Alcohol consumption causes harm far beyond the physical and psychological health of the drinker. It also causes harm to the well-being and health of others. In 2010 British Prof. David Nutt, the one-time chief drugs adviser to the government, co-authored a report that said alcohol use and abuse in England was more harmful than crack or heroin, when the overall damage they all cause to society is measured. From automobile accidents and suicides to violent behavior and destruction of the human potential, the effects of choosing to purchase, consume and support the use of alcohol run far and wide.

Many organizations, including the alcohol producers and retailers themselves in our society, are involved in education about responsible alcohol consumption. However, to buy into this initiative, you have to believe that the concepts of “alcohol” and “responsible” go hand in hand together. For an increasing number of us on this planet today, that is simply not the case any longer. This does not mean that people are unable to drink “responsibly”. Not at all. Many adults and even teens worldwide are responsible enough to call it quits after a small alcohol intake, or consume alcohol infrequently. The issue however is that when examined from all angles, alcohol is destructive to the individual, their families, the community, and society as a whole, so it seems irresponsible to promote the use of this substance in any form. Moderation doesn’t cut it here either for numerous reasons. Thus this goes back to the initial point about our society being ready for its next step of evolution where we start to create our lives from a high degree of conscious awareness and personal accountability, rather than continuing to rely on substances that numb our potential.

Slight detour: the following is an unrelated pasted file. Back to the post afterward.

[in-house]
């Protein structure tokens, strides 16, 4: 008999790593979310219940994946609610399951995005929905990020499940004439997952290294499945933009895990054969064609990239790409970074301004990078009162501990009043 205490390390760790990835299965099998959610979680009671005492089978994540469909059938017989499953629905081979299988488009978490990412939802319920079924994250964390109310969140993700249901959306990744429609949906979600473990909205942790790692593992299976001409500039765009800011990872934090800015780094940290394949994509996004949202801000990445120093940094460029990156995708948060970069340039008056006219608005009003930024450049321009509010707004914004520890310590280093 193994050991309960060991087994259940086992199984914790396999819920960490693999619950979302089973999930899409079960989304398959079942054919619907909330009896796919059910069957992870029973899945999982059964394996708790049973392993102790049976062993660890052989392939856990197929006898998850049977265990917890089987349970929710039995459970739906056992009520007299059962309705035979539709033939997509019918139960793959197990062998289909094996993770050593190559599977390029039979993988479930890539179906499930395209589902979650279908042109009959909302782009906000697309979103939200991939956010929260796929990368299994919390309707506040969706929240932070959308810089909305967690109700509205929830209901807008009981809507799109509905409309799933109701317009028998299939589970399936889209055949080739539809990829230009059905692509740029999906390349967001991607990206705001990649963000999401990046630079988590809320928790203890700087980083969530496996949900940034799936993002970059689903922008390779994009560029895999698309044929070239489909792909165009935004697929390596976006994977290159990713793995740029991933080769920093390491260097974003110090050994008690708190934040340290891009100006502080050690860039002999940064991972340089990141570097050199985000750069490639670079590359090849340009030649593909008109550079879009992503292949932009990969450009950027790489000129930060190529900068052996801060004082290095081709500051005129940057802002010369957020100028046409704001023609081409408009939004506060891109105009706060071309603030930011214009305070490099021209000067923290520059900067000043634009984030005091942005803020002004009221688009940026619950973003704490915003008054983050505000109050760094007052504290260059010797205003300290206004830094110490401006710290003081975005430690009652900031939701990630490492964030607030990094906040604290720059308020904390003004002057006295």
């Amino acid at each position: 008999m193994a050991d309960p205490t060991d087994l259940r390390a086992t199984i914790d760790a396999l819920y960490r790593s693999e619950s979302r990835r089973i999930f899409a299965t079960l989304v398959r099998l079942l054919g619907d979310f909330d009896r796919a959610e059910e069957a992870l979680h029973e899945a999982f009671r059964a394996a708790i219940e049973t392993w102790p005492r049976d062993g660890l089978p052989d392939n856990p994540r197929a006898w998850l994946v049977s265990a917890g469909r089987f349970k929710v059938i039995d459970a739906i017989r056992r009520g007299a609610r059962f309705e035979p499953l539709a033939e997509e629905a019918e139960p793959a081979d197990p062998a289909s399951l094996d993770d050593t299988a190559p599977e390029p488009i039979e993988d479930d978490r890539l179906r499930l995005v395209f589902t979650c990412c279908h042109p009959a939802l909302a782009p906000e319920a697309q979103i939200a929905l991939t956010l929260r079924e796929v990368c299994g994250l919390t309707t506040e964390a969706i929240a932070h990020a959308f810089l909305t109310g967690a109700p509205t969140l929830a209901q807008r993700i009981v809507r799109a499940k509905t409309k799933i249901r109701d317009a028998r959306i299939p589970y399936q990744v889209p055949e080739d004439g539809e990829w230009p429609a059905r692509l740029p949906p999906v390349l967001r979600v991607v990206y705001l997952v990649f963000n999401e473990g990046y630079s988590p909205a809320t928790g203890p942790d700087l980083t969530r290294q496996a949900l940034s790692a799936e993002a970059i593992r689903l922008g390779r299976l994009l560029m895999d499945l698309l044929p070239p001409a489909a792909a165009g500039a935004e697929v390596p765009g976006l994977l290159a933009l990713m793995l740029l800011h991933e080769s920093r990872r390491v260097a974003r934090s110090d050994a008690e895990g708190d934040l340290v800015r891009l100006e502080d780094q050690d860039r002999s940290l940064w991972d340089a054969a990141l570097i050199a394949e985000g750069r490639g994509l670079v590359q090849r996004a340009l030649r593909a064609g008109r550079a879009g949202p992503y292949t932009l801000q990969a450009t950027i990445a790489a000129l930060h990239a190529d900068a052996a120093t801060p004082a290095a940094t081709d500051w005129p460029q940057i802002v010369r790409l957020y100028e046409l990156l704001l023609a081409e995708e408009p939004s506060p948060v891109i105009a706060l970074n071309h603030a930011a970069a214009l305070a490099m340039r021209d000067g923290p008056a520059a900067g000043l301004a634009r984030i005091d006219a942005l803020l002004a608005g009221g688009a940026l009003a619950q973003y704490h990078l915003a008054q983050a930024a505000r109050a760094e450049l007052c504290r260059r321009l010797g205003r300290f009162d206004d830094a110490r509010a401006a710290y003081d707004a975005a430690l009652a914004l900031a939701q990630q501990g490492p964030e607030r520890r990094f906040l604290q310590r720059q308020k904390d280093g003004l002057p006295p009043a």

1. Alcohol Distorts Your Perception Of Reality

The very reason that most people choose to drink should be the very reason that we choose not to drink. It is no surprise that many humans on Earth are not happy, and at one time or another in their life wish to remove themselves from the reality they have created for themselves. To feel that numbed feeling where happiness comes easier and the inner emotional pain or turmoil feels diminished is what drives most to drink. To release oneself from who they are or have become, or to feel the sensation of being someone different, to forget, to relax, and to cloud what is, also make up the sought after-effects of alcohol. What we do not realize however is that we keep hurting and harming ourselves more in this process as we are not dealing with root issues, rather we are placing band-aid after band-aid on the same undealt with wounds.